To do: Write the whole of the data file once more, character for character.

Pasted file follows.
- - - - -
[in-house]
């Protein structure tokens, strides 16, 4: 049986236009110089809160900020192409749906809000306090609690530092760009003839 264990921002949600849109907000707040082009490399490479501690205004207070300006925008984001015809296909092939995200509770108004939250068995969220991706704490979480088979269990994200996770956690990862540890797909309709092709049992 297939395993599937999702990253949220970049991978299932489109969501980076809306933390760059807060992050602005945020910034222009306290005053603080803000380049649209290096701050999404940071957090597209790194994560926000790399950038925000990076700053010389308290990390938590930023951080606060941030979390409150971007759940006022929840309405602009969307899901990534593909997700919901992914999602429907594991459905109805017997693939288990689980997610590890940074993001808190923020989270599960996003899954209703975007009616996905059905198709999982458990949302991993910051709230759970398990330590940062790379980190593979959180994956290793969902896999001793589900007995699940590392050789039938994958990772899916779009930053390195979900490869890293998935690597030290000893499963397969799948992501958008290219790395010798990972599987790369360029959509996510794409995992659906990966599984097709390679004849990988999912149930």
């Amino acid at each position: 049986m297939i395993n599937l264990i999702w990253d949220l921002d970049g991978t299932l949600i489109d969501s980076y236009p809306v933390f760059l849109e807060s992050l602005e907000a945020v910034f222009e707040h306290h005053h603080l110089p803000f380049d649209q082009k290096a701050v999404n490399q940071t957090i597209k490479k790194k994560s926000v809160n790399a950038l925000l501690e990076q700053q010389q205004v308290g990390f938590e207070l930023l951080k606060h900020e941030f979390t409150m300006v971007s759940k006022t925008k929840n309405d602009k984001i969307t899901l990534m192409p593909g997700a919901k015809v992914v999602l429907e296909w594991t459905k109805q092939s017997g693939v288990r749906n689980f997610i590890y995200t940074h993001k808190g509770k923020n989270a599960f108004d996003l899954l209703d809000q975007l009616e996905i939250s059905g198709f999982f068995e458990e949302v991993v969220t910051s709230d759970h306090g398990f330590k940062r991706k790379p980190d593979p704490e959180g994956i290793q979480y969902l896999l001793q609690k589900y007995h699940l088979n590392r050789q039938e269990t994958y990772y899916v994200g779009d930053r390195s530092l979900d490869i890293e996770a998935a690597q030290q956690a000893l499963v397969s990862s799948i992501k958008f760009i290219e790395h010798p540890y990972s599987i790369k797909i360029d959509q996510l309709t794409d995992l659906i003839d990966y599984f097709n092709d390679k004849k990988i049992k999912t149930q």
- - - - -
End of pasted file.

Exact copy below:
[in-house]
């Protein structure tokens, strides 16, 4: 049986236009110089809160900020192409749906809000306090609690530092760009003839 264990921002949600849109907000707040082009490399490479501690205004207070300006925008984001015809296909092939995200509770108004939250068995969220991706704490979480088979269990994200996770956690990862540890797909309709092709049992 297939395993599937999702990253949220970049991978299932489109969501980076809306933390760059807060992050602005945020910034222009306290005053603080803000380049649209290096701050999404940071957090597209790194994560926000790399950038925000990076700053010389308290990390938590930023951080606060941030979390409150971007759940006022929840309405602009969307899901990534593909997700919901992914999602429907594991459905109805017997693939288990689980997610590890940074993001808190923020989270599960996003899954209703975007009616996905059905198709999982458990949302991993910051709230759970398990330590940062790379980190593979959180994956290793969902896999001793589900007995699940590392050789039938994958990772899916779009930053390195979900490869890293998935690597030290000893499963397969799948992501958008290219790395010798990972599987790369360029959509996510794409995992659906990966599984097709390679004849990988999912149930």
């Amino acid at each position: 049986m297939i395993n599937l264990i999702w990253d949220l921002d970049g991978t299932l949600i489109d969501s980076y236009p809306v933390f760059l849109e807060s992050l602005e907000a945020v910034f222009e707040h306290h005053h603080l110089p803000f380049d649209q082009k290096a701050v999404n490399q940071t957090i597209k490479k790194k994560s926000v809160n790399a950038l925000l501690e990076q700053q010389q205004v308290g990390f938590e207070l930023l951080k606060h900020e941030f979390t409150m300006v971007s759940k006022t925008k929840n309405d602009k984001i969307t899901l990534m192409p593909g997700a919901k015809v992914v999602l429907e296909w594991t459905k109805q092939s017997g693939v288990r749906n689980f997610i590890y995200t940074h993001k808190g509770k923020n989270a599960f108004d996003l899954l209703d809000q975007l009616e996905i939250s059905g198709f999982f068995e458990e949302v991993v969220t910051s709230d759970h306090g398990f330590k940062r991706k790379p980190d593979p704490e959180g994956i290793q979480y969902l896999l001793q609690k589900y007995h699940l088979n590392r050789q039938e269990t994958y990772y899916v994200g779009d930053r390195s530092l979900d490869i890293e996770a998935a690597q030290q956690a000893l499963v397969s990862s799948i992501k958008f760009i290219e790395h010798p540890y990972s599987i790369k797909i360029d959509q996510l309709t794409d995992l659906i003839d990966y599984f097709n092709d390679k004849k990988i049992k999912t149930q």